some, like the violet and the arbutus, grow best in moderate light,
while others, like the willows, need the strong, full beams of the
sun. But nearly all common plants, whatever they are, sicken and die
if deprived of sunlight for a long time. This is likewise true in the
animal world. During long transportation, animals are sometimes
necessarily confined in dark cars, with the result that many deaths
occur, even though the car is well aired and ventilated and the food
supply good. Light and fresh air put color into pale cheeks, just as
light and air transform sickly, yellowish plants into hardy green
ones. Plenty of fresh air, light, and pure water are the watchwords
against disease.

[Illustration: FIG. 85--Stems and leaves of oxalis growing toward the
light.]

In addition to the plants and animals which we see, there are many
strange unseen ones floating in the atmosphere around us, lying in the
dust of corner and closet, growing in the water we drink, and
thronging decayed vegetable and animal matter. Everyone knows that
mildew and vermin do damage in the home and in the field, but very few
understand that, in addition to these visible enemies of man, there
are swarms of invisible plants and animals some of which do far more
damage, both directly and indirectly, than the seen and familiar
enemies. All such very small plants and animals are known as
_microorganisms_.

Not all microoerganisms are harmful; some are our friends and are as
helpful to us as are cultivated plants and domesticated animals. Among
the most important of the microoerganisms are bacteria, which include
among their number both friend and foe. In the household, bacteria are
a fruitful source of trouble, but some of them are distinctly friends.
The delicate flavor of butter and the sharp but pleasing taste of
cheese are produced by bacteria. On the other hand, bacteria are the
cause of many of the most dangerous diseases, such as typhoid fever,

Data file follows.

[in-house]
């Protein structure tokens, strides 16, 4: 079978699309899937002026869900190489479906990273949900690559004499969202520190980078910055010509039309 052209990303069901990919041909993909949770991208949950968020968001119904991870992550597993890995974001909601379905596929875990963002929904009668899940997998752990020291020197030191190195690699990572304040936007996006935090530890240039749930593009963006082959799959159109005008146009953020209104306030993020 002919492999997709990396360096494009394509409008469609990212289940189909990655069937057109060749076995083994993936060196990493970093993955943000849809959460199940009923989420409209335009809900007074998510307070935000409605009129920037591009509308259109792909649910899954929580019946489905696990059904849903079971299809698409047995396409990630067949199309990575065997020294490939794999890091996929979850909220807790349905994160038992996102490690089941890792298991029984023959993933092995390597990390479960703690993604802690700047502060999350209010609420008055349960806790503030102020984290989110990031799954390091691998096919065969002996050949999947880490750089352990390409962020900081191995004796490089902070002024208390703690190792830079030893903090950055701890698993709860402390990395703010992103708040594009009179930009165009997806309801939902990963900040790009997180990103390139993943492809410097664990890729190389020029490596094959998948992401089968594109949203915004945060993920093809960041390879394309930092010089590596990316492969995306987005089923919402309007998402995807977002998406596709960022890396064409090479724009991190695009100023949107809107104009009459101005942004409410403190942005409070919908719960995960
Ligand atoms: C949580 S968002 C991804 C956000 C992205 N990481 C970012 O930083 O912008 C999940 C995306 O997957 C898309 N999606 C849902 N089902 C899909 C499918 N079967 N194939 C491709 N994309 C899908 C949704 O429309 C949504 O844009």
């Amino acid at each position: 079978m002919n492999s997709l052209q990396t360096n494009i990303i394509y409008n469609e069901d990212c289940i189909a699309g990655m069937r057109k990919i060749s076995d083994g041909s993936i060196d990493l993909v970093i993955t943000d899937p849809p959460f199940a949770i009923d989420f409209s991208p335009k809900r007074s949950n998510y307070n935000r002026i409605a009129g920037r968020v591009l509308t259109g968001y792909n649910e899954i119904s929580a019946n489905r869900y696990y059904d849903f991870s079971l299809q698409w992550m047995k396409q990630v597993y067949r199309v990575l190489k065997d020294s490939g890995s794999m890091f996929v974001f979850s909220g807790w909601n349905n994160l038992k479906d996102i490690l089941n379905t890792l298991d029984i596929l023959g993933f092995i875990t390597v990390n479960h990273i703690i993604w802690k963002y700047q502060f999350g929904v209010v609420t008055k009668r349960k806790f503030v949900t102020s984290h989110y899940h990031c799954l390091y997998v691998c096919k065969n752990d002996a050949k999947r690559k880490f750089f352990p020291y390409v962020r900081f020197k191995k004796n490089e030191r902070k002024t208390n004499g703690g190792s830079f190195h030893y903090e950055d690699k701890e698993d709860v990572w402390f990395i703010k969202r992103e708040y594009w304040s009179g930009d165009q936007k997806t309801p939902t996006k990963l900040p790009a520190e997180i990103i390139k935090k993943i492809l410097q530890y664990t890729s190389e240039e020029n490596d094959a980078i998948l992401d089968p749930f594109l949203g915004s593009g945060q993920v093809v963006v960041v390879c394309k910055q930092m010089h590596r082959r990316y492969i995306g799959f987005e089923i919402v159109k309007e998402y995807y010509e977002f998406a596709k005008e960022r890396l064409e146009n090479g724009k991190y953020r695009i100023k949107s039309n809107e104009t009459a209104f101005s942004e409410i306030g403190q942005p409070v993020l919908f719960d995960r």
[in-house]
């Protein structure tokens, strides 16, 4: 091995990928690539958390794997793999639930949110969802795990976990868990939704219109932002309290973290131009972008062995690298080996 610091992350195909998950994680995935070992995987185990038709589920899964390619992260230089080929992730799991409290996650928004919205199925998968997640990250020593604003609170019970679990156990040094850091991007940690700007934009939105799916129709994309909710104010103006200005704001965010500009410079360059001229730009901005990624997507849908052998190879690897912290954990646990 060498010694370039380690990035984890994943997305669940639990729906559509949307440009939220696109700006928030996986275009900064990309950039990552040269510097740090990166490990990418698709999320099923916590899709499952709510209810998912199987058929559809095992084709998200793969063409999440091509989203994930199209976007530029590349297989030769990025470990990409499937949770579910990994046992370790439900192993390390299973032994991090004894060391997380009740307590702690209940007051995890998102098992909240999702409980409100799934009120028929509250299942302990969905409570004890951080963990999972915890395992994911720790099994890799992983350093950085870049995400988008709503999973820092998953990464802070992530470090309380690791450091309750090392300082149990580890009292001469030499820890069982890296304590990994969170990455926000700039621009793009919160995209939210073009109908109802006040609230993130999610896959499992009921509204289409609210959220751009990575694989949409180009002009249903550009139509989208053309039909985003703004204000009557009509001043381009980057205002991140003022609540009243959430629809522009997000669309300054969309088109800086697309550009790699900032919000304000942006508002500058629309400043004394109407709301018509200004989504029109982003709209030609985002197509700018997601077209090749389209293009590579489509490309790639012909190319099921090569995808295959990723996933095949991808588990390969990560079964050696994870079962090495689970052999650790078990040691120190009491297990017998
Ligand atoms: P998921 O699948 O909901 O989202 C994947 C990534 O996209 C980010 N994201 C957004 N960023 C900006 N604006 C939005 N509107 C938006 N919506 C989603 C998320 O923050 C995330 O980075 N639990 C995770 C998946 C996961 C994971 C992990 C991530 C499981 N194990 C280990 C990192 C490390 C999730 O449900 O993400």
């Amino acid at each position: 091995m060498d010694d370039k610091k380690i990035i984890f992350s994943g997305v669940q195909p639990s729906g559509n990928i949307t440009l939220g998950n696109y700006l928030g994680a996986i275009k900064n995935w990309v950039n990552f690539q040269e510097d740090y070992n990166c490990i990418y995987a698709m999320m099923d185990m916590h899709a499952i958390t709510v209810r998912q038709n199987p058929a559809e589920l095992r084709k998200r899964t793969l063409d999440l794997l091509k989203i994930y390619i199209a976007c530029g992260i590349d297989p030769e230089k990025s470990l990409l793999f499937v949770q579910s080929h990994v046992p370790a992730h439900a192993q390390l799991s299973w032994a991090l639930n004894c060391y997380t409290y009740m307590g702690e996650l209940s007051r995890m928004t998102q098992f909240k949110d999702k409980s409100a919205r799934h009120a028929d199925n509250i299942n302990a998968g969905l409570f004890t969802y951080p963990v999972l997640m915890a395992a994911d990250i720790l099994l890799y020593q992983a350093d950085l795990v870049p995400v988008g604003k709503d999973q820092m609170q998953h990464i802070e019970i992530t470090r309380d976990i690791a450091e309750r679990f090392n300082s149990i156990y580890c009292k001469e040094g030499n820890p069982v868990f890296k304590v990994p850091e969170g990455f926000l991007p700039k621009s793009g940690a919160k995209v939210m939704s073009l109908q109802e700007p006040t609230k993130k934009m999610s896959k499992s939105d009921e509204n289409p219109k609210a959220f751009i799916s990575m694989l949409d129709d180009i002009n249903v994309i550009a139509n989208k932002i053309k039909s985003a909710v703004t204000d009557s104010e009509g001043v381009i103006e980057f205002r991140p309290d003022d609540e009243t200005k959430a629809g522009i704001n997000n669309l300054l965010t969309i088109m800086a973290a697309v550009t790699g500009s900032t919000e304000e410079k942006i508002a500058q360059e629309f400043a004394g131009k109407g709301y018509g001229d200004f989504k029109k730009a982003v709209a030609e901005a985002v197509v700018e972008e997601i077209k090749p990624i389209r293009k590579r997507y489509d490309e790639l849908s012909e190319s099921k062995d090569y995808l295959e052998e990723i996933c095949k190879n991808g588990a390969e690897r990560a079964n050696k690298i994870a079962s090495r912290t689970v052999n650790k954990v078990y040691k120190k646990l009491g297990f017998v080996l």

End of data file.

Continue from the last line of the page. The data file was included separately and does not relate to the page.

tuberculosis, influenza, and la grippe.

By careful observation and experimentation it has been shown
conclusively that sunlight rapidly kills bacteria, and that it is only
in dampness and darkness that bacteria thrive and multiply. Although
sunlight is essential to the growth of most plants and animals, it
retards and prevents the growth of bacteria. Dirt and dust exposed to
the sunlight lose their living bacteria, while in damp cellars and
dark corners the bacteria thrive, increasing steadily in number. For
this reason our houses should be kept light and airy; blinds should be
raised, even if carpets do fade; it is better that carpets and
furniture should fade than that disease-producing bacteria should find
a permanent abode within our dwellings. Kitchens and pantries in
particular should be thoroughly lighted. Bedclothes, rugs, and
clothing should be exposed to the sunlight as frequently as possible;
there is no better safeguard against bacterial disease than light. In
a sick room sunlight is especially valuable, because it not only kills
bacteria, but keeps the air dry, and new bacteria cannot get a start
in a dry atmosphere.




CHAPTER XIII

COLOR


126. The Rainbow. One of the most beautiful and well-known phenomena
in nature is the rainbow, and from time immemorial it has been